Sunday, May 12, 2013

Hello walls

Until I tried bromeliads I never really had all that much success with wall pots. They're terrible things to grow plants in, as far as I'm concerned, but bromeliads are the kind of unfussy plants which really don't give a toss where they grow, provided it's warm.

And so, today, folks, my wall pots of Vriesia bromeliads are in bloom, as they have been for the last few weeks, and they will be for the next few weeks as well. Here they are.

I had tried other plants in these wall pots, such as impatiens, 
but they were all high maintenance and, in the end, too much
work and not that successful. These broms have been here
more than two years now and hardly need any attention.

There's hardly a boring bromeliad flower
in the pantheon, and this tropical fantasy
of youthful colour doesn't let the team down.

I guess if I was better at growing broms that
I might be able to egg it on to produce more
blooms, as multiple blooms do look good
together, but what I know about bromeliad
growing doesn't take long to share.
The first thing about them to know is that in their native rainforest habitats they don't grow in soil. They live on tree trunks, as ephiphytes, just like orchids. So for gardens, their potting mix should be very coarse and just somewhere for their clingy roots to hang out in. I use the one recommended to me, of a 50:50 mix of orchid potting mix and ordinary potting mix.

I also feed them with slow-release granules formulated for orchids. And I water them every now and then. I've been told that the quickest way to kill a brom is to over-water it, and so I take great delight in being a slacker about watering my broms. Seems to work.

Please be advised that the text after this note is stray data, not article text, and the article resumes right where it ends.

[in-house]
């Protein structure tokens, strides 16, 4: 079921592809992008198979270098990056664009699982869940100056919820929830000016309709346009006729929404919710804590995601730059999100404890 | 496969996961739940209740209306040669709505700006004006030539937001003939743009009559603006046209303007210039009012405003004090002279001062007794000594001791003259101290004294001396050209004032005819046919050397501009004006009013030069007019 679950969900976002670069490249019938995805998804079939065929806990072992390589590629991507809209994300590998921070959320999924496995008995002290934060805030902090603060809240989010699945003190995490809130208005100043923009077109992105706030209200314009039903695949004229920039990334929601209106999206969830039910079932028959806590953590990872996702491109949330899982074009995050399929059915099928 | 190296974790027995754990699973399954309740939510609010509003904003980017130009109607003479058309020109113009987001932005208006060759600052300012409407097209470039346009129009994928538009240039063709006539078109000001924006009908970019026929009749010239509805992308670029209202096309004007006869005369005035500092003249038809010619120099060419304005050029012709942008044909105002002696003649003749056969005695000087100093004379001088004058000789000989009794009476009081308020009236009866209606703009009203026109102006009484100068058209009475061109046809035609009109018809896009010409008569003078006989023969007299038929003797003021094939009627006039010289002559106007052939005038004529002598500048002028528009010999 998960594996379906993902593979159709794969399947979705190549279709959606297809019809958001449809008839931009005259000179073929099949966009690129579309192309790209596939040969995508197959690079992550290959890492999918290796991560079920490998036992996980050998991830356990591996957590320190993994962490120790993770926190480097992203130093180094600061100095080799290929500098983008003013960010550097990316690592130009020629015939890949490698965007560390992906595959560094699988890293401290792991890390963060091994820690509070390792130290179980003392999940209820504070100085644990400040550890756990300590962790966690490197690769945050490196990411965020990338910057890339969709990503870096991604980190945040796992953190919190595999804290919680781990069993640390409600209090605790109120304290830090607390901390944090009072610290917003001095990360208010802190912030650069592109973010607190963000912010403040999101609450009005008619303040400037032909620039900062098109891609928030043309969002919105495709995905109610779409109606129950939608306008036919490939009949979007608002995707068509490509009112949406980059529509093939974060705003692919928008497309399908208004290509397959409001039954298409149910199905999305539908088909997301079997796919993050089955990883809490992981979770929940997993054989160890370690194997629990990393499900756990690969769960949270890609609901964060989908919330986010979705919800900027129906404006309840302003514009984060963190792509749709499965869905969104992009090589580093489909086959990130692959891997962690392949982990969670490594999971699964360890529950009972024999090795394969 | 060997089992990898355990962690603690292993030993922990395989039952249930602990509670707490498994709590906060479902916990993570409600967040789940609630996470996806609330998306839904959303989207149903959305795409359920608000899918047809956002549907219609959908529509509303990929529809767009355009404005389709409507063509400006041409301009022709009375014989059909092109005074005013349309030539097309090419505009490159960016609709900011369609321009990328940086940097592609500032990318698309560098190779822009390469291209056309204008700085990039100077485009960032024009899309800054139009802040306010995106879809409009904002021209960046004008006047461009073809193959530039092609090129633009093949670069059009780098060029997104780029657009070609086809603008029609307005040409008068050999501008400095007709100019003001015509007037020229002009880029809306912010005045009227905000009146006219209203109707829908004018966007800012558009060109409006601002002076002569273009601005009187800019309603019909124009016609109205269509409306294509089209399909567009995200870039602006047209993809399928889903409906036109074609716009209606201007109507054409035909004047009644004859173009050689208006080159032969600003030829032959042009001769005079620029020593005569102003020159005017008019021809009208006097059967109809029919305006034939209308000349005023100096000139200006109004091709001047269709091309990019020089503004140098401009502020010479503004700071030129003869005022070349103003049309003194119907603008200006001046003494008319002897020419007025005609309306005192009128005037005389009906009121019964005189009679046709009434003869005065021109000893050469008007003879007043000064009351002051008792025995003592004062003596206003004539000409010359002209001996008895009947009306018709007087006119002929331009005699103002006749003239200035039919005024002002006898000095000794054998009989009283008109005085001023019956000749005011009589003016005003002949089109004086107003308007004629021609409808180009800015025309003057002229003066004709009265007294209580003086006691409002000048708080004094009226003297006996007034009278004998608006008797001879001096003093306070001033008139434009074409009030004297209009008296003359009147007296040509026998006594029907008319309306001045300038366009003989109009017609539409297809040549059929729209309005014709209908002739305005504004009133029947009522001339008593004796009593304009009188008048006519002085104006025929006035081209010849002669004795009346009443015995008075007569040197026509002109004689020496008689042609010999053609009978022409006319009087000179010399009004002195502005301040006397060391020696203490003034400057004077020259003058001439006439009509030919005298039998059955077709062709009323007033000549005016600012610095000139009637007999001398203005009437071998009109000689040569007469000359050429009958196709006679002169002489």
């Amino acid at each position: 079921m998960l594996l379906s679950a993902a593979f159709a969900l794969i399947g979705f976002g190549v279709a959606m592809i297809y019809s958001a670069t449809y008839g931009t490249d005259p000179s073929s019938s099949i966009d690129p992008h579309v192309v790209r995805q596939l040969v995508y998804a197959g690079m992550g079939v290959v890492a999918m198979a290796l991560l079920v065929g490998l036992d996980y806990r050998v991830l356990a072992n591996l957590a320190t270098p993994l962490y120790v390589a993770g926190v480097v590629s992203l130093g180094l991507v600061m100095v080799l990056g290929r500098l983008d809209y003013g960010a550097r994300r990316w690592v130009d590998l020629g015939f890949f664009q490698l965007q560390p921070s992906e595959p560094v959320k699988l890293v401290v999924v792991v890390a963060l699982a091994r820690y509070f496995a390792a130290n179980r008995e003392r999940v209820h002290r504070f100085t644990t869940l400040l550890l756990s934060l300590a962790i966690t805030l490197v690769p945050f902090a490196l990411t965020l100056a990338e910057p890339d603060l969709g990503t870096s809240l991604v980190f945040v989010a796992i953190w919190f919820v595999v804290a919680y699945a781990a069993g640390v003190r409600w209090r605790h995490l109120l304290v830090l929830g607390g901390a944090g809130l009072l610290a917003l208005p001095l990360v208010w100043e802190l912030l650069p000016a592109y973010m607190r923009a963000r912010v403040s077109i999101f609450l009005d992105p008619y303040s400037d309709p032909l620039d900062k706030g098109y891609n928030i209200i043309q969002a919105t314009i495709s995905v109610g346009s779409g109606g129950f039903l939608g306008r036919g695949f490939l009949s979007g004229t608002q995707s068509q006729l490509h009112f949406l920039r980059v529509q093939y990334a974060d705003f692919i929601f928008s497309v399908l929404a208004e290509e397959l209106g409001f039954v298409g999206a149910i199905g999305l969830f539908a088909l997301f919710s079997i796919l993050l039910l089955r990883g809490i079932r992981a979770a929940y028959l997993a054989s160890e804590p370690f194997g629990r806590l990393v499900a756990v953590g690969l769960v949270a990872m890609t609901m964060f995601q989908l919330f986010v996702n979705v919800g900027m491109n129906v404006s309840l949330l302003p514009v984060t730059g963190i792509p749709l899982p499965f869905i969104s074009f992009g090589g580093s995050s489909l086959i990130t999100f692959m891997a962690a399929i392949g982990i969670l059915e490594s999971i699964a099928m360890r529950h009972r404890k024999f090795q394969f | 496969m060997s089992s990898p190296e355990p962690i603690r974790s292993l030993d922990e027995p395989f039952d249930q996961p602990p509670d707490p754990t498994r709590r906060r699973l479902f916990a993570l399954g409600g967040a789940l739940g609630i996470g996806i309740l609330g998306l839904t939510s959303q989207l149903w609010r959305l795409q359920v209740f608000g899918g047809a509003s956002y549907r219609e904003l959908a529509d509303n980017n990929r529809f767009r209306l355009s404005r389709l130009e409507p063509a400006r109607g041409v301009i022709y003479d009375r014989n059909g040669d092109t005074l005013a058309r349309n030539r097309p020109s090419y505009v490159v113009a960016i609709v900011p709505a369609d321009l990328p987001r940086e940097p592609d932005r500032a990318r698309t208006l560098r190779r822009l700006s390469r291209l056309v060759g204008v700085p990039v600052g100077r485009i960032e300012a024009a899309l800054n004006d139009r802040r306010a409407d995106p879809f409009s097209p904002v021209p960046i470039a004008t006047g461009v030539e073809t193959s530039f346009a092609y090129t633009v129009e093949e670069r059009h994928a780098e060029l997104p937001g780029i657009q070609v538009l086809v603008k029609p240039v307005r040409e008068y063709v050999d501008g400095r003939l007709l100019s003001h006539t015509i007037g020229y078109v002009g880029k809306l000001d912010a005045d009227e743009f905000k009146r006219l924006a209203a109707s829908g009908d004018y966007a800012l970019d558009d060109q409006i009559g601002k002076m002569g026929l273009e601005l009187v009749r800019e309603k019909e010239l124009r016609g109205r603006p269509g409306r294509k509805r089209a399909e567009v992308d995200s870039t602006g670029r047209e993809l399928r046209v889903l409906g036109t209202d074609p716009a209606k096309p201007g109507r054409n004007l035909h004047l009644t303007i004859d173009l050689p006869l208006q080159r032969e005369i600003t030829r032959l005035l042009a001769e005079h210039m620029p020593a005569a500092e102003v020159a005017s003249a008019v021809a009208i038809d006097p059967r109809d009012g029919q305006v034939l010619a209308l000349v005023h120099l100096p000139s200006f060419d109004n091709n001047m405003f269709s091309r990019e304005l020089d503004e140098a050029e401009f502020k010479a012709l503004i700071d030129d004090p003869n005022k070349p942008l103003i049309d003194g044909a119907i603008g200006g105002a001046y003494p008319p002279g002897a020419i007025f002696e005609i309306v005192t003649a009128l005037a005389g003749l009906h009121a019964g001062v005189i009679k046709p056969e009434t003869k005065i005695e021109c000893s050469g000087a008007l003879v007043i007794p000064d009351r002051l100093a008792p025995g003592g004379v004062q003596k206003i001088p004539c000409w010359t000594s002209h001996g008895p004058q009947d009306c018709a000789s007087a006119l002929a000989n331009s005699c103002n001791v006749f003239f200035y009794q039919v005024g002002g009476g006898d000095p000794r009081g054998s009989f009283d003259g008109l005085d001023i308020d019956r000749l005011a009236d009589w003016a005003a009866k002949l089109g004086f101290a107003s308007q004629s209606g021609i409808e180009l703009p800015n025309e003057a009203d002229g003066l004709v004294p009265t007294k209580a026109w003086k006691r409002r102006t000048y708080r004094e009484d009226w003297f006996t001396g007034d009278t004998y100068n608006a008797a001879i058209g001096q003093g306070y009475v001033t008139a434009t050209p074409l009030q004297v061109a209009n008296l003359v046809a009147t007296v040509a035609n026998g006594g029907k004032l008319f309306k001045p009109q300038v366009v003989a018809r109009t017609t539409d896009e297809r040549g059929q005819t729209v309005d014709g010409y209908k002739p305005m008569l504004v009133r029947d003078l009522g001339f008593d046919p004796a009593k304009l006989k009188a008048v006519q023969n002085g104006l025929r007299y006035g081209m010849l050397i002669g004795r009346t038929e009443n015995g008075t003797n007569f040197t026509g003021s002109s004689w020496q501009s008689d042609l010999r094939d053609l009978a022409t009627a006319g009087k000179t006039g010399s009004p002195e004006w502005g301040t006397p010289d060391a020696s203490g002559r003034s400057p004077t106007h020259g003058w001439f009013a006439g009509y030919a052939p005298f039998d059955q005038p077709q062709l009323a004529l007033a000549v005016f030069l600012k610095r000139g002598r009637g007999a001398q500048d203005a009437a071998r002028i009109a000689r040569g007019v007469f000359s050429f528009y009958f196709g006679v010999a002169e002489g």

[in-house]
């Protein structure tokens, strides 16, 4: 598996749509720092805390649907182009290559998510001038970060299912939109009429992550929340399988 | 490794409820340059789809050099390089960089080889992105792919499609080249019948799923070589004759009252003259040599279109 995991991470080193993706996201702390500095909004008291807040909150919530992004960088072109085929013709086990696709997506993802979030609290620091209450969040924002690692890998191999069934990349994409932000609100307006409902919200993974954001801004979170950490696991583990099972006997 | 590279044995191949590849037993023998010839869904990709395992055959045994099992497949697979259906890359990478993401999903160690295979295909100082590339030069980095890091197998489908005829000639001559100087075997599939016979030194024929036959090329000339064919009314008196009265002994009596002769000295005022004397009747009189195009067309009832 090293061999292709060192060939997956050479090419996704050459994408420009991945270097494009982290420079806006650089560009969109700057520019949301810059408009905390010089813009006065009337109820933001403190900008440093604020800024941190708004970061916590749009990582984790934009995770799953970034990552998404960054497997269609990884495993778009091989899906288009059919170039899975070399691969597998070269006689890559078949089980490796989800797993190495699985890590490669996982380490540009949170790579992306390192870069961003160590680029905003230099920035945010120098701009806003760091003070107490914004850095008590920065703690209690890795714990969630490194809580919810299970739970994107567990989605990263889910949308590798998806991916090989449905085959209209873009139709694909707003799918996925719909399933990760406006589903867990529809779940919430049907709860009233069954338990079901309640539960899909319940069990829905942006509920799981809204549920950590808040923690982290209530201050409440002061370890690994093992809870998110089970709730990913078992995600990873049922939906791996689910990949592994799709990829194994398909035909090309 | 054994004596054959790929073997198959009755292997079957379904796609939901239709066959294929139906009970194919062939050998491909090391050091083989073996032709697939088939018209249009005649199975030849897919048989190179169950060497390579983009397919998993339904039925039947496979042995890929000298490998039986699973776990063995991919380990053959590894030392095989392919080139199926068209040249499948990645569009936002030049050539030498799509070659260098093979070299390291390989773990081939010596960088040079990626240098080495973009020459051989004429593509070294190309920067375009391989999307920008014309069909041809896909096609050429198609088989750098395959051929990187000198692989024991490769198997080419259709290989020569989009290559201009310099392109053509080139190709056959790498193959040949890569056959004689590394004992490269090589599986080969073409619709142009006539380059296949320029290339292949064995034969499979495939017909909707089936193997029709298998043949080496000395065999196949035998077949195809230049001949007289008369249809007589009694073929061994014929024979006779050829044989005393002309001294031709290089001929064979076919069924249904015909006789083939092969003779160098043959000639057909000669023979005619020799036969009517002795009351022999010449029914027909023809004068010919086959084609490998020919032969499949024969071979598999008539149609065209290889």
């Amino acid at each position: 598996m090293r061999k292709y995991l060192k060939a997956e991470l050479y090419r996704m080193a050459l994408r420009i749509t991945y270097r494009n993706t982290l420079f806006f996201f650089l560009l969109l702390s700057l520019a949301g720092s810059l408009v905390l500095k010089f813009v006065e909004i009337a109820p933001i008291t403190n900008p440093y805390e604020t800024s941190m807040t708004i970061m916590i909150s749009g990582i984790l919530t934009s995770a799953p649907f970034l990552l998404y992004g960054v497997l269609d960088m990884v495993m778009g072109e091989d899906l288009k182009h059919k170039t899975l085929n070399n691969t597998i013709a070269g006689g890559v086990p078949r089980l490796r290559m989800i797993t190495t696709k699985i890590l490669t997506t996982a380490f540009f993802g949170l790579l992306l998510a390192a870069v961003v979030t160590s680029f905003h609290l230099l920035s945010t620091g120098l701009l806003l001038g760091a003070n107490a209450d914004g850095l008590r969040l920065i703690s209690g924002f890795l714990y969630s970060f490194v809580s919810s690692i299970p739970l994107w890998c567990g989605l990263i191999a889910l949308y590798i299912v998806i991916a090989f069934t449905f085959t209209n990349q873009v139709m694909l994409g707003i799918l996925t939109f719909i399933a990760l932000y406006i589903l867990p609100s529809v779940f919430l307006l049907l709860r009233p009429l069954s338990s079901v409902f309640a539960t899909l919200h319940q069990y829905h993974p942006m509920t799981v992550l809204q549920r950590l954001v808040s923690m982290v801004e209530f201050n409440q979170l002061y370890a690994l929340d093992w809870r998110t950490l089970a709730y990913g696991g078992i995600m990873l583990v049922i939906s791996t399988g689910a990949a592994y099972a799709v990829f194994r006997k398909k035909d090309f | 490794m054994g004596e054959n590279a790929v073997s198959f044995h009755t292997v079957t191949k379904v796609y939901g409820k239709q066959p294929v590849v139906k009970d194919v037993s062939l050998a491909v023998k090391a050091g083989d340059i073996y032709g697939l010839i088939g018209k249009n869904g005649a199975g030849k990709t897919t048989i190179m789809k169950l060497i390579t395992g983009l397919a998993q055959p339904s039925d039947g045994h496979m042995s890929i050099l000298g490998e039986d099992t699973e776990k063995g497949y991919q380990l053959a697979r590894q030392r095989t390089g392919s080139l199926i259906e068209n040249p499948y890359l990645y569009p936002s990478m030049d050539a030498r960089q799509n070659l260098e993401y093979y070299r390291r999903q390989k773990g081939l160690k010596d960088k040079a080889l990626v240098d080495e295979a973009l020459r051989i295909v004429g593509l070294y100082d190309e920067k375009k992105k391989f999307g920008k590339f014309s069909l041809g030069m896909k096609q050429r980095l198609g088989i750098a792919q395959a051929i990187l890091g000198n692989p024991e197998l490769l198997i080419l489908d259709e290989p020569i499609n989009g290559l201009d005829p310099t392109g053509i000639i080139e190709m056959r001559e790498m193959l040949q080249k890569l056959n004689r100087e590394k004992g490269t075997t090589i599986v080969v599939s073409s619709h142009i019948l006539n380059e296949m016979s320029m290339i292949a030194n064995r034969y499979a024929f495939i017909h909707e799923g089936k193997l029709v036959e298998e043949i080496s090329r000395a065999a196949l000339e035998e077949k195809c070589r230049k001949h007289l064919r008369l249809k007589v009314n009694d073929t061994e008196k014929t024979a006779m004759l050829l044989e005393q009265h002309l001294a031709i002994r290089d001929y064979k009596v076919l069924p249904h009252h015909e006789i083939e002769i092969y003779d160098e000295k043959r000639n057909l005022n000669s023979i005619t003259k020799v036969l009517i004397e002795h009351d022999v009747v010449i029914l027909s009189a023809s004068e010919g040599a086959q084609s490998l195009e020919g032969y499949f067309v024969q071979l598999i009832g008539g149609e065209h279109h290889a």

The wall pots themselves are under a covered pergola that faces north, so it's very bright, but all light is filtered and the plants are never directly kissed by sunshine. That also seems to suit them fine. And of course I am in Sydney, which is frost-free through winter. Never gets that cold here. And that's it, that's everything I know about growing broms.

However, my main point with this post is simply to recommend bromeliads for wall pots in shady or semi-shaded spots, such as down the side passage of houses. I cannot for the life of me understand why optimistic desperados try to grow vegetables in wall pots down the sides of their houses. That is such hard work with the odds stacked against you right from the start. If you want some year-round greenery plus interesting flowers as a bonus that lasts a few months, I'd always go for bromeliads for that difficult assignment.


The Gumboot Greener said...

Oh they look nice. I have a south facing wall I would love to brighten in this way. I was thinking Clivias might work?

Jamie said...

You'd need quite big wall pots for clivias, but they are fab plants that tolerate dry soil well. You'd also need to repot them every few years because they like to expand and form clumps too. But if it's shady and they like the spot, it could look great.

Lithopsland said...

Lovely pots, brom flowers & wall! Is it Pistachio? :)

Jamie said...

Lithopsland, not sure of the colour's name, as we painted it about nine years ago, but it's an even brighter green than pistachio. Pam loves green.

Karen said...

Your broms look very pretty sitting on the wall there. Unfortunately we tend to get a few frosts in the greater west. Have a lovely day.

Karen said...

You have a lovely blog, do you still grow native plants? I am your newest follower.

Jamie said...

Hello newest follower Karen! Welcome.
Yep, I still have some natives, such as a Grevillea Peaches and Cream, and my front garden is mostly native, with lilly pilly hedges and an outrageous Cootamundra wattle ground cover.
Check it out here:

Best wishes